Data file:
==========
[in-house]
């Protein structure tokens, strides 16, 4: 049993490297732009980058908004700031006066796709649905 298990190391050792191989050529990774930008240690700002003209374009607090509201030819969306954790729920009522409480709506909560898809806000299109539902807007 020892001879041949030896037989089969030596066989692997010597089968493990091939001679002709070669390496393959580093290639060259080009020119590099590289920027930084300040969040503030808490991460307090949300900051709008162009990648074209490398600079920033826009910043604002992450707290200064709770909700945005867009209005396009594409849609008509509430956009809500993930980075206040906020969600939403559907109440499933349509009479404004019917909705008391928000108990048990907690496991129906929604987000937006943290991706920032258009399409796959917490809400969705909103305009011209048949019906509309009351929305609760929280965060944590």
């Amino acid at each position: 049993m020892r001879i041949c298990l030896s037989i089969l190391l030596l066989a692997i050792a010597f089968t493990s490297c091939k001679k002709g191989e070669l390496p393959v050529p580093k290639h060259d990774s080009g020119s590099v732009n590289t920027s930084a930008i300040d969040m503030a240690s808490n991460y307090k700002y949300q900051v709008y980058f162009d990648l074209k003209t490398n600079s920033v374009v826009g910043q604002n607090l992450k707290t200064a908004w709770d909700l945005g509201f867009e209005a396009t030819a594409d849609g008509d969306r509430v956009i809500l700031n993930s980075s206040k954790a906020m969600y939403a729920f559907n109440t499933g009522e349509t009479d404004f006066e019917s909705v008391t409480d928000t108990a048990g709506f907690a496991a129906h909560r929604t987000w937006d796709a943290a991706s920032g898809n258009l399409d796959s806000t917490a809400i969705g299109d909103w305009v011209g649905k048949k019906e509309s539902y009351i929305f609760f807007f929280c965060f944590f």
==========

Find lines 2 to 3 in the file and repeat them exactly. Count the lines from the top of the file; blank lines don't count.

């Protein structure tokens, strides 16, 4: 049993490297732009980058908004700031006066796709649905 298990190391050792191989050529990774930008240690700002003209374009607090509201030819969306954790729920009522409480709506909560898809806000299109539902807007 020892001879041949030896037989089969030596066989692997010597089968493990091939001679002709070669390496393959580093290639060259080009020119590099590289920027930084300040969040503030808490991460307090949300900051709008162009990648074209490398600079920033826009910043604002992450707290200064709770909700945005867009209005396009594409849609008509509430956009809500993930980075206040906020969600939403559907109440499933349509009479404004019917909705008391928000108990048990907690496991129906929604987000937006943290991706920032258009399409796959917490809400969705909103305009011209048949019906509309009351929305609760929280965060944590």
């Amino acid at each position: 049993m020892r001879i041949c298990l030896s037989i089969l190391l030596l066989a692997i050792a010597f089968t493990s490297c091939k001679k002709g191989e070669l390496p393959v050529p580093k290639h060259d990774s080009g020119s590099v732009n590289t920027s930084a930008i300040d969040m503030a240690s808490n991460y307090k700002y949300q900051v709008y980058f162009d990648l074209k003209t490398n600079s920033v374009v826009g910043q604002n607090l992450k707290t200064a908004w709770d909700l945005g509201f867009e209005a396009t030819a594409d849609g008509d969306r509430v956009i809500l700031n993930s980075s206040k954790a906020m969600y939403a729920f559907n109440t499933g009522e349509t009479d404004f006066e019917s909705v008391t409480d928000t108990a048990g709506f907690a496991a129906h909560r929604t987000w937006d796709a943290a991706s920032g898809n258009l399409d796959s806000t917490a809400i969705g299109d909103w305009v011209g649905k048949k019906e509309s539902y009351i929305f609760f807007f929280c965060f944590f």